Across the Capitol, Speaker Paul D. Ryan (R-Wis.) agreed that Congress may need to “fix” the legislation, but said he wasn’t sure when that would happen.

Huh, that’s weird. Why fix something that was passed in the teeth of a presidential veto? Bloomberg News’s Steven Dennis and Billy House elaborate:

Both House Speaker Paul Ryan and Senate Majority Leader Mitch McConnell said that the measure could have unintended consequences — including the fact that it could leave U.S. soldiers open to retaliation by foreign governments …

Before the vote, senior administration officials warned lawmakers of this exact problem — that weakening the concept of sovereign immunity could backfire if foreign countries tried to do the same for the U.S. Secretary of Defense Ash Carter sent House Armed Services Chairman Mac Thornberry of Texas a letter saying that could potentially expose Americans to lawsuits and “an intrusive discovery process” even if the U.S. is ultimately found not to be responsible for a particular event.

But Republicans said the White House didn’t make a forceful case, putting themselves in the awkward position of blaming the president for a bill they enacted into law over Obama’s veto.

So, basically, Congress’s excuse is that they didn’t realize that the president was seriously opposed to JASTA despite the fact that he vetoed it, publicly articulated why he vetoed it and personally warned congressional leaders about the implications. And so a stupid bill that adversely affects American national interests is now law.

When it comes to Congress and foreign policy, here’s the spoiler alert: Members of the legislative branch want recognition without responsibility. They want the biggest, bulliest pulpit they can find, so they can pound their fists, decry all of America’s enemies and then pass legislation that makes them feel good. Then they want the president to be the grown-up in the room and shoulder all the responsibility and blame. God forbid they actually exert power over the executive branch, because that’s how policy own-goals like JASTA get turned into law. In essence, Congress wants to be the Lieutenant Weinberg of foreign policy.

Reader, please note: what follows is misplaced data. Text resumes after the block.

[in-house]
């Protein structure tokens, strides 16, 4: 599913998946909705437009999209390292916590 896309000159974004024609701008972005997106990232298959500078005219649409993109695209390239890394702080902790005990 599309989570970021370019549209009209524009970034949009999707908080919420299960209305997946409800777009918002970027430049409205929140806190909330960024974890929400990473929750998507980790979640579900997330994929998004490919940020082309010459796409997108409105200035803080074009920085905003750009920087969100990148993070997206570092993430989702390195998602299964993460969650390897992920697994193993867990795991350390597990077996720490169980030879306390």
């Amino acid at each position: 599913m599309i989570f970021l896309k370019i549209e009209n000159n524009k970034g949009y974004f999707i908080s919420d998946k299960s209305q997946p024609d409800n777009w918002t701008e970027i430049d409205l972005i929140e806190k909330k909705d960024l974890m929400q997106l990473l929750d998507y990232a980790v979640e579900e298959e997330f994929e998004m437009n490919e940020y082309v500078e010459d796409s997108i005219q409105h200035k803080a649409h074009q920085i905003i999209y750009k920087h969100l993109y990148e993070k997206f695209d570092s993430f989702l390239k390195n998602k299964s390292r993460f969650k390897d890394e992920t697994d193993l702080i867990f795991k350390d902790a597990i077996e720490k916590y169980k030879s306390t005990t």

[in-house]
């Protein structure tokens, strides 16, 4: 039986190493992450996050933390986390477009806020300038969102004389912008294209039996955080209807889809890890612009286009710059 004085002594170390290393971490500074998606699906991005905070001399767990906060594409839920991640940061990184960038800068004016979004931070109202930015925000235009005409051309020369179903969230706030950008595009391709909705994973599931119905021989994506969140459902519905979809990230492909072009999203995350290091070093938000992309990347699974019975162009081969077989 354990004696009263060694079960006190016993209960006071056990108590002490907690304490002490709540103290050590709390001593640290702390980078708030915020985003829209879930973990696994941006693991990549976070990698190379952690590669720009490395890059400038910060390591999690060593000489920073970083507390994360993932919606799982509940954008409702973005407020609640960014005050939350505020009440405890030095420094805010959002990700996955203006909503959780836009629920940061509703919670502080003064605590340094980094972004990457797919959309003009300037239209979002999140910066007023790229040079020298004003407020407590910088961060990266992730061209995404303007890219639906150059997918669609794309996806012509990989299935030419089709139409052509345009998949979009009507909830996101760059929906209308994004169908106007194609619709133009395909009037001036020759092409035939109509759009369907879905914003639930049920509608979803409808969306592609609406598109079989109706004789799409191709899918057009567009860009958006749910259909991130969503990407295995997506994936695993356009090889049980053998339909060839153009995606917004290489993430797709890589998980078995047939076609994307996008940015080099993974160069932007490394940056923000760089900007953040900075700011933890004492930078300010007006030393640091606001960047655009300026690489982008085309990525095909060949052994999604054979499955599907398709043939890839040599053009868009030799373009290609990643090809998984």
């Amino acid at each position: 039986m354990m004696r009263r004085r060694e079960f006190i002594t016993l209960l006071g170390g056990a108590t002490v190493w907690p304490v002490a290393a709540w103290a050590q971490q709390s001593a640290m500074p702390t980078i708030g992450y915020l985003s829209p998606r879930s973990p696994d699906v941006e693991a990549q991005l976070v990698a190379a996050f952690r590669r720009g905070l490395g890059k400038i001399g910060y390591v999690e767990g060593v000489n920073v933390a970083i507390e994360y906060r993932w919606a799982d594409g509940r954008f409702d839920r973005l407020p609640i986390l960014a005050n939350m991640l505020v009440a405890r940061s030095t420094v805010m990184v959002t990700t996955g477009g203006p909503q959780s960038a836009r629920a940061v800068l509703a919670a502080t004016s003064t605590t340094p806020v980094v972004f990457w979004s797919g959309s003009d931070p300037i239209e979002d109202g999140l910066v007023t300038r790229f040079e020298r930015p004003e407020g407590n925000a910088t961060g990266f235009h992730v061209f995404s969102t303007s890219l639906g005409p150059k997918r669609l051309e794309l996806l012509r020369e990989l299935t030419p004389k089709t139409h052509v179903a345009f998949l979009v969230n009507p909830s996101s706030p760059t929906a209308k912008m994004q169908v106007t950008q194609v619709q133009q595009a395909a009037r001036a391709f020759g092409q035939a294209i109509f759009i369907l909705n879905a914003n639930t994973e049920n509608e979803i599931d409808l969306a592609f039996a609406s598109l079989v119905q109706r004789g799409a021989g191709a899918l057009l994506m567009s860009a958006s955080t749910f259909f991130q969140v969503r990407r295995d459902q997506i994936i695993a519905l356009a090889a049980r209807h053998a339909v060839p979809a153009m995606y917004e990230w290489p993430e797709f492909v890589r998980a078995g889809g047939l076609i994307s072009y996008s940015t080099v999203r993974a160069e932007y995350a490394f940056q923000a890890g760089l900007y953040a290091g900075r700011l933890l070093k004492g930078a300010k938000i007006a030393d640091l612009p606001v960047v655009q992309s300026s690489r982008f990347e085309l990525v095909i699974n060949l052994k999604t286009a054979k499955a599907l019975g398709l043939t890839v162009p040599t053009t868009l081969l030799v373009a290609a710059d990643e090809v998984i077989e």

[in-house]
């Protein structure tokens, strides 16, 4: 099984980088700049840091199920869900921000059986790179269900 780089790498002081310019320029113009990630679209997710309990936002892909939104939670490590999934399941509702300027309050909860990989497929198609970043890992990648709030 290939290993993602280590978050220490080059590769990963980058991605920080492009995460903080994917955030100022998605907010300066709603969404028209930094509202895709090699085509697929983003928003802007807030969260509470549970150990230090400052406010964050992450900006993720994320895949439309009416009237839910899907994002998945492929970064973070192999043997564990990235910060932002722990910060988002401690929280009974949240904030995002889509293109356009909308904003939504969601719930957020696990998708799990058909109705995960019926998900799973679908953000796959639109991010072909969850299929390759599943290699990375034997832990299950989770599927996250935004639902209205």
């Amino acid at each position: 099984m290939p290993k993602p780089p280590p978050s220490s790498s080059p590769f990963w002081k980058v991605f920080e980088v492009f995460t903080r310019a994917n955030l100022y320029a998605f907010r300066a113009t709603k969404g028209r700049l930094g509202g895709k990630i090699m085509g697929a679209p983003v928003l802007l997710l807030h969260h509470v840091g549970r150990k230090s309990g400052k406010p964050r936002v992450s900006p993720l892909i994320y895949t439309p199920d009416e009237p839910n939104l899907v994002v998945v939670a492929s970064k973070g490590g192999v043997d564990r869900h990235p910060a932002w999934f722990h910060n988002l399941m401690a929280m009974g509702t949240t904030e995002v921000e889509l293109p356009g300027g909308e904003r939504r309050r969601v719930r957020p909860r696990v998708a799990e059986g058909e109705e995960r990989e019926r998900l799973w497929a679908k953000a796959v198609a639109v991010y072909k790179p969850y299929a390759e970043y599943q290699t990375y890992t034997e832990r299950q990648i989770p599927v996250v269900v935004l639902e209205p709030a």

This is not a new trait of Congress. A deeply flawed law like JASTA just brings the problem to the fore. This is why, over the years, Congress has voluntarily ceded swaths of authority in areas like foreign economic policy to the president. And this worked out mostly fine, because presidents have been willing to be the grown-up in the room and occasionally take actions that were politically unpopular but the right thing to do.

As of now, there is a — checks FiveThirtyEight — 1-in-3 chance that the next U.S. president will possess the emotional and intellectual maturity of a 7-year-old. If the president can’t handle a crisis, Congress might have to shoulder a greater burden of responsibility. The saga of JASTA is a stark reminder that Congress is woefully unprepared to be a responsible actor in foreign policy.

Or, to put it in Aaron Sorkin-like language: